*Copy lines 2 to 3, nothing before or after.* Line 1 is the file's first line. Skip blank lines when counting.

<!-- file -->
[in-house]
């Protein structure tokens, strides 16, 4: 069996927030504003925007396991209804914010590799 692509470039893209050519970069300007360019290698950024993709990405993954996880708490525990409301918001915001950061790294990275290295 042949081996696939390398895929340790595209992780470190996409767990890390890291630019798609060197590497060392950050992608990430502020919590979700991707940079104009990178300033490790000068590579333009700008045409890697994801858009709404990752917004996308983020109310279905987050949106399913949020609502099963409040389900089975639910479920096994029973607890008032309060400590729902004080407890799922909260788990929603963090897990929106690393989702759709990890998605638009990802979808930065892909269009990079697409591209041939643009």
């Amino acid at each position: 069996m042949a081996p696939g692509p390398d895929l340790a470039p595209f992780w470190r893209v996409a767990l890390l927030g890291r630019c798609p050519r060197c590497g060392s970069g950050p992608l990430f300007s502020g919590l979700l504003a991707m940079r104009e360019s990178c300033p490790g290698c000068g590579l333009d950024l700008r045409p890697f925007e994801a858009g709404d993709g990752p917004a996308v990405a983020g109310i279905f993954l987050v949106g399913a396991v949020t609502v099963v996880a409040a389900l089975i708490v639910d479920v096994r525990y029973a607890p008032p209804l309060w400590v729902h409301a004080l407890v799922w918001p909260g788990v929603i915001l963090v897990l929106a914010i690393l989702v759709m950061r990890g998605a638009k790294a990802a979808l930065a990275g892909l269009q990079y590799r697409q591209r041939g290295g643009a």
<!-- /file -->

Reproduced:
């Protein structure tokens, strides 16, 4: 069996927030504003925007396991209804914010590799 692509470039893209050519970069300007360019290698950024993709990405993954996880708490525990409301918001915001950061790294990275290295 042949081996696939390398895929340790595209992780470190996409767990890390890291630019798609060197590497060392950050992608990430502020919590979700991707940079104009990178300033490790000068590579333009700008045409890697994801858009709404990752917004996308983020109310279905987050949106399913949020609502099963409040389900089975639910479920096994029973607890008032309060400590729902004080407890799922909260788990929603963090897990929106690393989702759709990890998605638009990802979808930065892909269009990079697409591209041939643009």
């Amino acid at each position: 069996m042949a081996p696939g692509p390398d895929l340790a470039p595209f992780w470190r893209v996409a767990l890390l927030g890291r630019c798609p050519r060197c590497g060392s970069g950050p992608l990430f300007s502020g919590l979700l504003a991707m940079r104009e360019s990178c300033p490790g290698c000068g590579l333009d950024l700008r045409p890697f925007e994801a858009g709404d993709g990752p917004a996308v990405a983020g109310i279905f993954l987050v949106g399913a396991v949020t609502v099963v996880a409040a389900l089975i708490v639910d479920v096994r525990y029973a607890p008032p209804l309060w400590v729902h409301a004080l407890v799922w918001p909260g788990v929603i915001l963090v897990l929106a914010i690393l989702v759709m950061r990890g998605a638009k790294a990802a979808l930065a990275g892909l269009q990079y590799r697409q591209r041939g290295g643009a």